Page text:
TORONTO — Director Jean-Pierre Jeunet’s “Amelie From Montmartre” took the AGF People’s Choice award in what was a subdued end to the 26th Toronto Intl. Film Festival in the wake of the terrorist attacks in the U.S.
“Obviously this has been a different festival,” a somber Piers Handling told a group of reporters in Toronto Sunday. “Like you, we struggle to understand the devastation in the United States coming from the events that happened a few days ago.”
Runners up were Digvijay Singh’s “Maya,” a stark coming-of-age film set in India, and Indian romantic comedy-drama “Monsoon Wedding,” from Mira Nair.
The Fipresci foreign press award went to the French tragi-comedy “Inch’Allah Dimanche,” from Yamina Benguigui, with special mention to “Be My Star,” an Austrian-German pic about teen romance from Valeska Grisebach and the Canadian film “Khalid,” in which an immigrant boy tries to hide his mother’s death, from Asghar Massombagi.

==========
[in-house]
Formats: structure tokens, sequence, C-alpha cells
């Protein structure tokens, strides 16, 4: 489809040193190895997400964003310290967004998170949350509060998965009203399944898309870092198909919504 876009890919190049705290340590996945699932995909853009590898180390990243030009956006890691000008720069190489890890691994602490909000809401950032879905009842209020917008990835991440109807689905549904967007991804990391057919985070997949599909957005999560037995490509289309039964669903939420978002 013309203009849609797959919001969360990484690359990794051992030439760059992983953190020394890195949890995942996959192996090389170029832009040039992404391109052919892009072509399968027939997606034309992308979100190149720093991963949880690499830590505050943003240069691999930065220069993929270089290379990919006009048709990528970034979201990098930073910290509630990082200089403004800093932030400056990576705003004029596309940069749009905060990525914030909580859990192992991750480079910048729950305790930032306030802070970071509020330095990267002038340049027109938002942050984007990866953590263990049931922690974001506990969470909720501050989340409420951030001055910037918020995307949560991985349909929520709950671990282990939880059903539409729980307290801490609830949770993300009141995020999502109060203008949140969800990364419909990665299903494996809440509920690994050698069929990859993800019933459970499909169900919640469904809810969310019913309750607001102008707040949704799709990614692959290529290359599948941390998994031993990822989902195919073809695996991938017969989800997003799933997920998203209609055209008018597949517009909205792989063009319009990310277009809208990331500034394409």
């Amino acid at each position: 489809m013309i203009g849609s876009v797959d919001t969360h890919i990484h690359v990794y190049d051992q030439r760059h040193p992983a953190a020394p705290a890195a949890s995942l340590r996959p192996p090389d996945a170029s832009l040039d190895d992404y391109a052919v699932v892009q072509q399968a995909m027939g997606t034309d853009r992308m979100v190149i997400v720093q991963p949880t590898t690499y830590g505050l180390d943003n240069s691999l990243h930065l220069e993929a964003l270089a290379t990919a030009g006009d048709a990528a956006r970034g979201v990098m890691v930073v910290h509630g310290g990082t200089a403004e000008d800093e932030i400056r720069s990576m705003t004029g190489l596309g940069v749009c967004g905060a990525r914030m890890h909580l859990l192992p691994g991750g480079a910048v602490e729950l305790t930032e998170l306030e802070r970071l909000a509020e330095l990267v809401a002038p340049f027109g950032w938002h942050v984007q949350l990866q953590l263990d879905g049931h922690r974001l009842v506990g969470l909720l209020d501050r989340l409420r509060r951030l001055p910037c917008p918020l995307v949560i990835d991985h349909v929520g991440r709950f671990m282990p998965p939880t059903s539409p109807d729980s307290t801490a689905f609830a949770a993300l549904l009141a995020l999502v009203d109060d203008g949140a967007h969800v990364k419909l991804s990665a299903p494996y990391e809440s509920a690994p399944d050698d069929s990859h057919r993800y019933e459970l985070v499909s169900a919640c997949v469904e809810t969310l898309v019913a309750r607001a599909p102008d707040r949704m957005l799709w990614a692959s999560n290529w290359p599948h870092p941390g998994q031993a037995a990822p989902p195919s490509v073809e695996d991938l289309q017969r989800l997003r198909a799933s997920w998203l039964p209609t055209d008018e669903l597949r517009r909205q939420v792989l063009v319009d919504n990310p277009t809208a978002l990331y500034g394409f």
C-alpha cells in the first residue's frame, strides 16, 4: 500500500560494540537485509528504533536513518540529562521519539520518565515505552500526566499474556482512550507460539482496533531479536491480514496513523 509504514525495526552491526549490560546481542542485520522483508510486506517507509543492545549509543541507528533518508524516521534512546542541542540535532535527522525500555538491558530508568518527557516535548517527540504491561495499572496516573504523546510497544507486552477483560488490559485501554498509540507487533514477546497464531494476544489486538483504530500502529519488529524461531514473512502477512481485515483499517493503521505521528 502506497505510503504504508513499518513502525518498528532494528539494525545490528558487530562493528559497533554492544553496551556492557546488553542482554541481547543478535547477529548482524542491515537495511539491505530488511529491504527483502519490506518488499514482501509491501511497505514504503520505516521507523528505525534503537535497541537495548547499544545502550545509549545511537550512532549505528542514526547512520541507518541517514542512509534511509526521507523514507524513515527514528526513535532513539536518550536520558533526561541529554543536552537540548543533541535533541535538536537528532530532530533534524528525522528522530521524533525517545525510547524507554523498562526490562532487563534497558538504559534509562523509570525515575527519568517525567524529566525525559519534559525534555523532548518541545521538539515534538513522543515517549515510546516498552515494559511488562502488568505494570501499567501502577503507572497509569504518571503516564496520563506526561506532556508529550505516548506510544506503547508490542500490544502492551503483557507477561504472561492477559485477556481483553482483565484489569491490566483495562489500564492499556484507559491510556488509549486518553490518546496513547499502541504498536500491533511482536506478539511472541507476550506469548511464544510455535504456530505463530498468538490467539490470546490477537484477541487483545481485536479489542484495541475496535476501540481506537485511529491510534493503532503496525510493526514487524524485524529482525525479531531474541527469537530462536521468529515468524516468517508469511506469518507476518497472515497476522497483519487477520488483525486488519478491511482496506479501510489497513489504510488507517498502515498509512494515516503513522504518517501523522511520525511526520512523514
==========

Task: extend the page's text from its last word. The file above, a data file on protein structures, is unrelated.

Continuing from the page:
The Volkswagen Discovery Award from the accredited press at the fest went to “Chicken Rice War,” a romantic comedy from Singapore about two feuding families from director Cheah Chee Kong.
Cannes Camera d’Or prize-winner “Atanarjuat (The Fast Runner”), an Inuit film about a community divided by evil spirits directed by Zacharias Kunuk, took the prize for best Canuck feature, and Sean Garrity’s film “Inertia” won the award for best first Canuck feature. “Film (dzama),” from director Deco Dawson, won the NFB-John Spotton award for best Canadian short.
As of Sunday, fewer than a dozen of the fest’s attendees were unable to get home, said Handling. Many left on Friday and Saturday, some flying out after lengthy delays at the airport, while others rented cars to take them to New York City or Buffalo.